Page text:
Showing posts with label Blogger. Show all posts
Showing posts with label Blogger. Show all posts

Decoding Amit Sharma, the man behind False Ceilings.

When you are part of the blogosphere, you discover a person through their blog. You end up associating them with emotions their words conjure. When I finally met Amit after years of following his blog, I had a stupid grin pasted on my face. Don’t blame me, blame him for writing a hilarious account of how a Gurgaonite enjoys monsoon amidst puddles and waterfalls while river-rafting in his car.

For those who do not know Amit, behind the easy humour lies a sensitive man with a dogged determination to bring his passion to fruition. In his case his first novel ‘False Ceilings’ that he wrote during his years in Manchester. If you are familiar with the functioning of the publishing world, you will be aware that the agony, heartburn, sleepless nights begins after you have submitted your manuscript. That’s when all the hard-work begins and only the fittest can survive the ‘agnipariksha’. I have yet to ask Amit if at any time he felt like Sita wanting the earth to open up and swallow him alive.

Good thing is, I have asked a few our friends to ask Amit a few cringe-worthy questions. I believe this exercise will help him trim down his list of Facebook friends.

Purba Ray: Once your book was out, you would have obviously asked blogger friends to review it. What were the weirdest reactions you got when you asked them?

Amit Sharma: To be honest, most of my Facebook and blogging friends were genuinely happy but there was an eccentric, unpredictable category. There was one guy who asked for a blurb so that he could decide whether he was interested or not. No congratulations, no hey-how-are-you? Just a cold reply. I sent him the blurb anyway. As expected, he refused as he didn’t fancy the genre. Then there were some who behaved as if I have asked them to kill the Queen of England. I was so amused by the airs and the noses pointed to the sky that I wanted to capture the moment somehow.

Besides my FB friends, I also approached a few bloggers unknown to me and book review websites. A majority of them never replied back, even after three follow-up mails. Piece of advice – If you are sending out your book to a reviewer you don’t know personally, read his previous reviews. A person who is physically incapable of moving his mouse pointer beyond a three star rating for any book on Goodreads (including the classics) will land your book in you-know-where. And some reviewers write such tacky reviews (and even have the audacity to ask for money) that you would be better off without them.

Kanchana Banerjee: Amit, you’ve dedicated your book to your demons. That’s quite a strange dedication, especially for the first book. Can you explain this? What are those demons and did writing the book exorcise them?

Amit Sharma: There is one character in the book that is based on my life experiences (clichéd, I know). But there is a point in the book where our paths fork out. He goes towards becoming someone that I always dreaded that I might turn into. And I go towards the real me who walked out of the abyss and refused the misery. It wasn’t easy to write him or any of the six main characters as the story is 60% true. Their relationship, their poison is true. I fought those demons to complete every page. And when I wrote the last page, it was like nailing a coffin shut. I always thought that I would never find enough courage to pull everything out of me. So, when I exorcised those demons, I laughed heartily and dedicated the book to them.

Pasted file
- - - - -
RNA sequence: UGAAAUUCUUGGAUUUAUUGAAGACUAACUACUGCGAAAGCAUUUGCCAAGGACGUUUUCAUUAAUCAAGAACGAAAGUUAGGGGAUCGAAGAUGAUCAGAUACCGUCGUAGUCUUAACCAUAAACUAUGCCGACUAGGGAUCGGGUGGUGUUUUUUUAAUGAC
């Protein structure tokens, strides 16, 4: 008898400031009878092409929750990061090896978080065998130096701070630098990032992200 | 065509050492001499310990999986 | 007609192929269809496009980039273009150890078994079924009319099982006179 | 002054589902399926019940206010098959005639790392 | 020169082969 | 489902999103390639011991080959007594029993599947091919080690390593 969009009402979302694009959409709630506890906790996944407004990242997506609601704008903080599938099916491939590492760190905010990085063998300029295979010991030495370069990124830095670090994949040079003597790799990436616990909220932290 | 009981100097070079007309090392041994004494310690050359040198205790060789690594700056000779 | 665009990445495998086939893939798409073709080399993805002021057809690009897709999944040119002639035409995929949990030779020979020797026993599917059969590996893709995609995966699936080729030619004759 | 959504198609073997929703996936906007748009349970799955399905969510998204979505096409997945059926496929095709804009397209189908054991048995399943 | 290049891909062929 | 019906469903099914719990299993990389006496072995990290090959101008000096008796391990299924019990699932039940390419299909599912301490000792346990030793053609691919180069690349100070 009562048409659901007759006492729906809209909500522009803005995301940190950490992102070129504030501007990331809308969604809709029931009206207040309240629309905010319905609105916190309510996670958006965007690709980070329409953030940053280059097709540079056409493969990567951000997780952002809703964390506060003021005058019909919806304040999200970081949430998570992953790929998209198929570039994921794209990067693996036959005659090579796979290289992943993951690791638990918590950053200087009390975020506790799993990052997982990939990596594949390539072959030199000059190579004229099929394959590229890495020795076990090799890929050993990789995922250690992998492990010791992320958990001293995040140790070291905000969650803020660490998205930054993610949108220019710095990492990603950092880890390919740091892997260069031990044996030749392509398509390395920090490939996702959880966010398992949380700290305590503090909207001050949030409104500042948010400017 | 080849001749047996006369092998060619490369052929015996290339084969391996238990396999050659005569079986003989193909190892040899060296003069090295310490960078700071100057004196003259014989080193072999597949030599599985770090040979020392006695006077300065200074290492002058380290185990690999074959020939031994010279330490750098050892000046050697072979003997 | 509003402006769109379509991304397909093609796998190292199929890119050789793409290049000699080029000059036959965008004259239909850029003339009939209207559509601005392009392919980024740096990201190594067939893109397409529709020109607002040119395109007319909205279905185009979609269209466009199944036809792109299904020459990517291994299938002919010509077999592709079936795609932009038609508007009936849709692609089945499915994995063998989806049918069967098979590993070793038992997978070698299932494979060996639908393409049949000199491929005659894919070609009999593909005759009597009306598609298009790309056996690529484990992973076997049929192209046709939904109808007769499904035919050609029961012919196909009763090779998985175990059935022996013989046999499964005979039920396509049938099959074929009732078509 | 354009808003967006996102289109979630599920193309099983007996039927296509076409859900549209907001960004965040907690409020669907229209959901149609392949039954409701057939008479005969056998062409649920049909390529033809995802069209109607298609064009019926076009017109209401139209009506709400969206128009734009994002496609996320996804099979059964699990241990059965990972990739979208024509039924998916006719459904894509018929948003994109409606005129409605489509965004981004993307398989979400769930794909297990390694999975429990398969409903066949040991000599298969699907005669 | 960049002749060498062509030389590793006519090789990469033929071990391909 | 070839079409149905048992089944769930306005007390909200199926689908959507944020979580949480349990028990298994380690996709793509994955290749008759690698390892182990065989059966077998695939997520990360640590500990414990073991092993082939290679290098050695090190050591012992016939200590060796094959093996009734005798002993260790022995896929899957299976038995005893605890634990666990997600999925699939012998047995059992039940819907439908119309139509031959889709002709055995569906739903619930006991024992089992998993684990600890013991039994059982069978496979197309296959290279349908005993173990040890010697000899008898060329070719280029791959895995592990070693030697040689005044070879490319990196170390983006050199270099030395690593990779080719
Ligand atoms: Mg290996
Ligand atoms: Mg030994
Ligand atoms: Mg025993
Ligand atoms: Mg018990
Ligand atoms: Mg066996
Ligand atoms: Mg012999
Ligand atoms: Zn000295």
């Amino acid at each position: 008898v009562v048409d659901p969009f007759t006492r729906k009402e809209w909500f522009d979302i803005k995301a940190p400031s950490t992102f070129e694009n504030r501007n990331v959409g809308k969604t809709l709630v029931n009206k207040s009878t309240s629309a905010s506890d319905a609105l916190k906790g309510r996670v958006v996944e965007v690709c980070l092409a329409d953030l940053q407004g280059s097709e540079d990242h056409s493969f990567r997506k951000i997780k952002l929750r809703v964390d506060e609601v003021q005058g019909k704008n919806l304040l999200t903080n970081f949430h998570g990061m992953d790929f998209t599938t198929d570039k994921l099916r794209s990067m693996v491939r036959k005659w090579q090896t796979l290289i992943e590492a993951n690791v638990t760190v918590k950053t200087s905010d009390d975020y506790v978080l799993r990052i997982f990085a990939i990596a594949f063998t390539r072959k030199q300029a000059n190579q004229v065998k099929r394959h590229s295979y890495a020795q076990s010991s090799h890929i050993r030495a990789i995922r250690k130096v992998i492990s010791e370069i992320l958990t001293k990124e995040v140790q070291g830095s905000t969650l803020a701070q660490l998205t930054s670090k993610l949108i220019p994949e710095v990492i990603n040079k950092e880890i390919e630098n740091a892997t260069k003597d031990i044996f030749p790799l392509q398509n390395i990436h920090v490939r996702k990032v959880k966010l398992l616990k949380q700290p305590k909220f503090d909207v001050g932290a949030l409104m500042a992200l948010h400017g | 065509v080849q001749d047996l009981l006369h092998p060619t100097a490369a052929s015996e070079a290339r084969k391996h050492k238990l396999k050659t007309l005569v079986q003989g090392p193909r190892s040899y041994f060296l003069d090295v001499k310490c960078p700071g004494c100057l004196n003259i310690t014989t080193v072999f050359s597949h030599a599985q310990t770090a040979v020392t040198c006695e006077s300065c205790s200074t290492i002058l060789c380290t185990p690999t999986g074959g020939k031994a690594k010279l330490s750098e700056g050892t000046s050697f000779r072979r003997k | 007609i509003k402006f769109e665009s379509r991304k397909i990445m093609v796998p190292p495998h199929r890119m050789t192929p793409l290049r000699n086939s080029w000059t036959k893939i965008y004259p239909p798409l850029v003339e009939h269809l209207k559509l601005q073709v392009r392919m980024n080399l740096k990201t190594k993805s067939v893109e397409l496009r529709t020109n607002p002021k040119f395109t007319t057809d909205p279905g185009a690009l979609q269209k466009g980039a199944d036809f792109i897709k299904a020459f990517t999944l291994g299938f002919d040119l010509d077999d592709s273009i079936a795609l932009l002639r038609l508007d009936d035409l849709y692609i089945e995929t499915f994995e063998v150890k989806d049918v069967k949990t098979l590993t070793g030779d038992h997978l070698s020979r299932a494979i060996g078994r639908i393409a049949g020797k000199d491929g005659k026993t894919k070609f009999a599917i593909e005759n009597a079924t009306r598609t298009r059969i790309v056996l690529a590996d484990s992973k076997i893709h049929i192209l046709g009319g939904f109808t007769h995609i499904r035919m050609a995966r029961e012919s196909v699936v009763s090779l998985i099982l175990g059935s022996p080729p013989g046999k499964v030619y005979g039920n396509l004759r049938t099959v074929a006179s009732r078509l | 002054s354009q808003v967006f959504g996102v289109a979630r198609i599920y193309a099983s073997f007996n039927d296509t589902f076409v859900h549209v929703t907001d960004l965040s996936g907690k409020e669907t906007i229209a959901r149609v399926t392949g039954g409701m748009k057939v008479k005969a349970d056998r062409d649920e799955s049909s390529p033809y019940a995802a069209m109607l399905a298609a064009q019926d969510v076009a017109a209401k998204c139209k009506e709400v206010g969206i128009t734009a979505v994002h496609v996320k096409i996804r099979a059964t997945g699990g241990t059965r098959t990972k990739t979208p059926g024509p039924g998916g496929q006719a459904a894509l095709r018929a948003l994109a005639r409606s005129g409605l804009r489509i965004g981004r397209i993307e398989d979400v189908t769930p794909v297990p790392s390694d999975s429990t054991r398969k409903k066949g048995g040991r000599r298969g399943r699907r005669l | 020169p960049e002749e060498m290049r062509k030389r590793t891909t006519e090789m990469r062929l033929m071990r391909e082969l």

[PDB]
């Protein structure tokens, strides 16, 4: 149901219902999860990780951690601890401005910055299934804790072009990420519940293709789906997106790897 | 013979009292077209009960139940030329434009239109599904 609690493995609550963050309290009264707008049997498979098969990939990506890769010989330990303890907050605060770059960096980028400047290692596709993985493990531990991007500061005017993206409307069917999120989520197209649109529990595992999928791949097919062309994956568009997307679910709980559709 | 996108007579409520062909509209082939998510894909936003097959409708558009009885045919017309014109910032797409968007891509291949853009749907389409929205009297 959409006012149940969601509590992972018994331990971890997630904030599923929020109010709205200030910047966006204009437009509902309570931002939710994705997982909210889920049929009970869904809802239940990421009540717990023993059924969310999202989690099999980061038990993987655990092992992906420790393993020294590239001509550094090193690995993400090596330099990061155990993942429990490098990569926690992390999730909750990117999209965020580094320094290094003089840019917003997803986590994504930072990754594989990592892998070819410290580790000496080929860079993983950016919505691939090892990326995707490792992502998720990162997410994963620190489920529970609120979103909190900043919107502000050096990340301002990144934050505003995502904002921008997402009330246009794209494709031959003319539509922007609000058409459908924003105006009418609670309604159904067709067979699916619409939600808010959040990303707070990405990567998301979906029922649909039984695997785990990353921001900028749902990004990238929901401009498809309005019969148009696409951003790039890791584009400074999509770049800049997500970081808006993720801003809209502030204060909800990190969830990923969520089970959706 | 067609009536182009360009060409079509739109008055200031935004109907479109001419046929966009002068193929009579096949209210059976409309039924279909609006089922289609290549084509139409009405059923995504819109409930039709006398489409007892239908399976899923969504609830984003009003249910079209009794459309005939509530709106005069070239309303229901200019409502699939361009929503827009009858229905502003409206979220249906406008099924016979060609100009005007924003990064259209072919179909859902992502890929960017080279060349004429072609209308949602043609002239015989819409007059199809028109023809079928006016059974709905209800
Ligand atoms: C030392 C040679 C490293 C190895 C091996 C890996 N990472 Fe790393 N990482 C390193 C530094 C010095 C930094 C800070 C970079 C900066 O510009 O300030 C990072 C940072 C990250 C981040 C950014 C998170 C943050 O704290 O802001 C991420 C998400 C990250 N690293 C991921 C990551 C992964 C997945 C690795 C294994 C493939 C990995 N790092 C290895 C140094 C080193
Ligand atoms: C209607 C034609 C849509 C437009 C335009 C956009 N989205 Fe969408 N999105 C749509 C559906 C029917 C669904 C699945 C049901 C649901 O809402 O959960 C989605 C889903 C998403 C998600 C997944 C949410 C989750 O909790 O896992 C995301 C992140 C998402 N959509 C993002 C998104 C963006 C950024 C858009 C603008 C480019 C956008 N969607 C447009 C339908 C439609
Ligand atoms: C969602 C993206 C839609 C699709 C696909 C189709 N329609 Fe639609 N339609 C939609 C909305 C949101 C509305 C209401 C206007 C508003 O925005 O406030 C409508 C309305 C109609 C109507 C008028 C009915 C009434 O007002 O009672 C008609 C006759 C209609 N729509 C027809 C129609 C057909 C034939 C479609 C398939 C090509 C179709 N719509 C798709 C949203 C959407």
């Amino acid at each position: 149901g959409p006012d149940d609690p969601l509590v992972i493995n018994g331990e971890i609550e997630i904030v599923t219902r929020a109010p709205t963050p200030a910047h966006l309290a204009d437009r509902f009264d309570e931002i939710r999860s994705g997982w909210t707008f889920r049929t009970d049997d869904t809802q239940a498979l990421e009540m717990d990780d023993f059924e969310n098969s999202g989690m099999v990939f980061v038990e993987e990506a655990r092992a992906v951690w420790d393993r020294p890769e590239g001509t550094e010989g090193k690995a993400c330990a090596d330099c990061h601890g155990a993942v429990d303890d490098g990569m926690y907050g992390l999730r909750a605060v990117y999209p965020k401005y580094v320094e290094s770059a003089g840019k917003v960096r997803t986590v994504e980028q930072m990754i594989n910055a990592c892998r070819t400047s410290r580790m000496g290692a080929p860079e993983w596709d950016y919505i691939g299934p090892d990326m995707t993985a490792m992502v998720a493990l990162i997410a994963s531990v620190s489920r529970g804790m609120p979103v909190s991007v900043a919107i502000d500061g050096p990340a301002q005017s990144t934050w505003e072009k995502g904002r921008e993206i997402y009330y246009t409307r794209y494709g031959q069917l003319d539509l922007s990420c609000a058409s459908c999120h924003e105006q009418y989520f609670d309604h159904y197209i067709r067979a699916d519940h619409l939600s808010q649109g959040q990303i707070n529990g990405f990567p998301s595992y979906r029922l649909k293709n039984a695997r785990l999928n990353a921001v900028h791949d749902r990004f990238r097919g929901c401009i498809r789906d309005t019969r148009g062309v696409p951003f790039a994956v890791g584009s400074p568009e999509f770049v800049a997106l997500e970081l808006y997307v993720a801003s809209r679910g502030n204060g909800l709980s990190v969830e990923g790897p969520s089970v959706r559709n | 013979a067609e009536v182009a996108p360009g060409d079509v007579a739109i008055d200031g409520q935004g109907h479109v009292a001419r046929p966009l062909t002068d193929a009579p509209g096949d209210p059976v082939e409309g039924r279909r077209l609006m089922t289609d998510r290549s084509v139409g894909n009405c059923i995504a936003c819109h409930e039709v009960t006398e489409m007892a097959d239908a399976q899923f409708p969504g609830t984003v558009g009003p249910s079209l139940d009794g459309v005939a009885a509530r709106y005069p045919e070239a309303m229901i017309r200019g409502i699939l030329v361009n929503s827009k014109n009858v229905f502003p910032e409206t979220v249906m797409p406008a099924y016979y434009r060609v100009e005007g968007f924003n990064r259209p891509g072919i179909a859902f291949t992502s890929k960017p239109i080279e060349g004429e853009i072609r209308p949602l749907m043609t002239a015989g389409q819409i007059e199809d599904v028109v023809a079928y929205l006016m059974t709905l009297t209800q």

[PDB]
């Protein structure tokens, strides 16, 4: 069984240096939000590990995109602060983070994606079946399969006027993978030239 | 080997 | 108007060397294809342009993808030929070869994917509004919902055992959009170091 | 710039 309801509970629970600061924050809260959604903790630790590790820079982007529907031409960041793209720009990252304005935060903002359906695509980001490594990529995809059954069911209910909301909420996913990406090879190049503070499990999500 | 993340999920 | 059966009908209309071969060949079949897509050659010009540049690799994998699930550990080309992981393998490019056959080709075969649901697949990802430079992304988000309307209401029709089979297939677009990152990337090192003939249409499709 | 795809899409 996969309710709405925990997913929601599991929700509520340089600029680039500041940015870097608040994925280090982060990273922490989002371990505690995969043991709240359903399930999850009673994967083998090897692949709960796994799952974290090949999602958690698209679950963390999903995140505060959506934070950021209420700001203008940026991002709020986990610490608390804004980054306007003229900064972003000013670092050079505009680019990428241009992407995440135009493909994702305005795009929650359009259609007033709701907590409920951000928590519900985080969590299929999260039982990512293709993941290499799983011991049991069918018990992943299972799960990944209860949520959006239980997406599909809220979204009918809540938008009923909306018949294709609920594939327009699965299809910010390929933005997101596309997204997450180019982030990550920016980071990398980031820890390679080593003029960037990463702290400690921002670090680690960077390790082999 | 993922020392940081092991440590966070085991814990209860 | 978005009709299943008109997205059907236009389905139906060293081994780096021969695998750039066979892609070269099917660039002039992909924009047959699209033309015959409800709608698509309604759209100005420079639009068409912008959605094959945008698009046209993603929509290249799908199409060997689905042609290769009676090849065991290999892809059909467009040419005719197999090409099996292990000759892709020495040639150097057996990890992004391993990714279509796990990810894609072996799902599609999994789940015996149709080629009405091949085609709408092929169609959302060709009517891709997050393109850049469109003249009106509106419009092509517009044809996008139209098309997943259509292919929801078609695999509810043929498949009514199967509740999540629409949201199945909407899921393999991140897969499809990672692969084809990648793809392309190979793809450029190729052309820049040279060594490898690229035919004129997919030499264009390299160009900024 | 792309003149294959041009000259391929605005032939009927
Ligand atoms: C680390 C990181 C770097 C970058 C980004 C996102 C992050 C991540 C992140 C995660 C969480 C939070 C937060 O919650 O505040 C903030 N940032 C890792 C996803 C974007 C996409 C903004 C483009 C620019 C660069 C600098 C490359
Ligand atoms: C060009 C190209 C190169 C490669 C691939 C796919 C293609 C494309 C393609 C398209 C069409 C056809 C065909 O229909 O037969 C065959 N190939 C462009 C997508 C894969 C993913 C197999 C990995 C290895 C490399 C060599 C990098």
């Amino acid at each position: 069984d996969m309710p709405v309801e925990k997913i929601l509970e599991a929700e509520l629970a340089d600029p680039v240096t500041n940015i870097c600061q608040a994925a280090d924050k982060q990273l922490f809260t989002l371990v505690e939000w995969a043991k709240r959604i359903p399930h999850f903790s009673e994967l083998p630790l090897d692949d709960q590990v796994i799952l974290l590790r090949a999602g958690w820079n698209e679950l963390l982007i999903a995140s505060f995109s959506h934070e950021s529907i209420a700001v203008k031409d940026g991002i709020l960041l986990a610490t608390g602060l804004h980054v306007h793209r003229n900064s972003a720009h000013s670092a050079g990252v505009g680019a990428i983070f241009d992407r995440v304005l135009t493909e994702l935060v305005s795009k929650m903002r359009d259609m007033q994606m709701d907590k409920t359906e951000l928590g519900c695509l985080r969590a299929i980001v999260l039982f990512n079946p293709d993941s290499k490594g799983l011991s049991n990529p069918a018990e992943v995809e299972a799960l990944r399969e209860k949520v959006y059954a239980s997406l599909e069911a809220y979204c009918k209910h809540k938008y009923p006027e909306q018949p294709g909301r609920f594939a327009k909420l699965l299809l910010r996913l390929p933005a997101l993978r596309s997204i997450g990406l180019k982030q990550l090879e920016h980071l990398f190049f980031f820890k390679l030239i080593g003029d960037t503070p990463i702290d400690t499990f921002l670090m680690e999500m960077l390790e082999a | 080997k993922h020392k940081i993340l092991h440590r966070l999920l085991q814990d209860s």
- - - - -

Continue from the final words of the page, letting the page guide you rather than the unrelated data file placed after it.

Growing-up With A-Musing

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'This post is a part of #UseYourAnd activity at BlogAdda in association with Gillette Venus'.

Five years back when I left my job as a high school teacher, my friends thought I was mad. A part of me believed they were right. I had no idea what I’d do next, just an overwhelming desire to live life on my own terms. I’d be lying if I said it was I who took the decision. But when your work starts making you bitter and not better, it’s your nearest and dearest ones who intervene and force you to take a long hard look at yourself. In my case it was my husband.

At 40, I joined a dance class and learnt to pirouette, plié, jump and leap with girls younger than my daughter. I learnt driving yet again only to not drive, yet again. I reconnected with my school friends and finally got down to doing what I wanted to all my life – write. The first time I took time off work was when our daughter was born. I was naïve enough to believe that between my new found role as Mother Dairy and changing nappies I would find time to pen my thoughts. I did manage some juvenile poetry where I mostly end up wondering if I was wasting my life. I think this is one of the reasons why we are so apprehensive of being alone with our thoughts. Our mind, a repository of our fears, throws back at us some unpleasant questions that we avoid by keeping ourselves busy.

When I finally got solitude and plenty of ‘me time’, I was so ecstatic that instead of fighting my inner demons, I chose to write how it felt unshackled from the monotony of my nine to five life. At this point I had no idea what a blog was. When I finally compiled all my write-ups that I had written for other sites, I ended up creating a separate blog for each of my posts. Yes, that is how naïve I was. All I knew was, I had to write like I was talking to my impatient friends whose attention I had to grab by sounding as funny as possible. I wrote about the much dreaded ‘auntydom’, ‘a mirage called marital bliss’ and my life through the eyes of a much married woman trying make light of her experiences in a jungle called Delhi. To say that I was shocked that scores of men and women, including a group of friends in a college in Lucknow related and avidly discussed my writings, is putting it mildly. It required immense will-power not to do a happy jig when I started getting fan mails.